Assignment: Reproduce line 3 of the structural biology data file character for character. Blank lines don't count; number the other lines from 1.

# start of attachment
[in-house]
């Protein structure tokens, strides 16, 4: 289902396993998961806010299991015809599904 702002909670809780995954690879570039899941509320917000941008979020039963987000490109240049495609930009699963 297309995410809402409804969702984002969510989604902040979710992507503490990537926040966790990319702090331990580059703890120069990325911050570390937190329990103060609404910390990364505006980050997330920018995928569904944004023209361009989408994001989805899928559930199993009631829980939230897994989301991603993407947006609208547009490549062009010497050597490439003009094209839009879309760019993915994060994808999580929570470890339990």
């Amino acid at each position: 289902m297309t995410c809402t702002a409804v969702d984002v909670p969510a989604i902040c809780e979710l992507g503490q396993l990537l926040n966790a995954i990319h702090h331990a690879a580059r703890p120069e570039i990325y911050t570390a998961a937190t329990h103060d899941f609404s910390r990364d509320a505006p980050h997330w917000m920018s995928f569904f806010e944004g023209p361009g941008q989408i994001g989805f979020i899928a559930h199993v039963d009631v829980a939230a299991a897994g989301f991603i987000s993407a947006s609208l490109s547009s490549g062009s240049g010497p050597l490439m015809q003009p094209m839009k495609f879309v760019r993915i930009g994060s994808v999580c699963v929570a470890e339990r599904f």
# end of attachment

């Amino acid at each position: 289902m297309t995410c809402t702002a409804v969702d984002v909670p969510a989604i902040c809780e979710l992507g503490q396993l990537l926040n966790a995954i990319h702090h331990a690879a580059r703890p120069e570039i990325y911050t570390a998961a937190t329990h103060d899941f609404s910390r990364d509320a505006p980050h997330w917000m920018s995928f569904f806010e944004g023209p361009g941008q989408i994001g989805f979020i899928a559930h199993v039963d009631v829980a939230a299991a897994g989301f991603i987000s993407a947006s609208l490109s547009s490549g062009s240049g010497p050597l490439m015809q003009p094209m839009k495609f879309v760019r993915i930009g994060s994808v999580c699963v929570a470890e339990r599904f």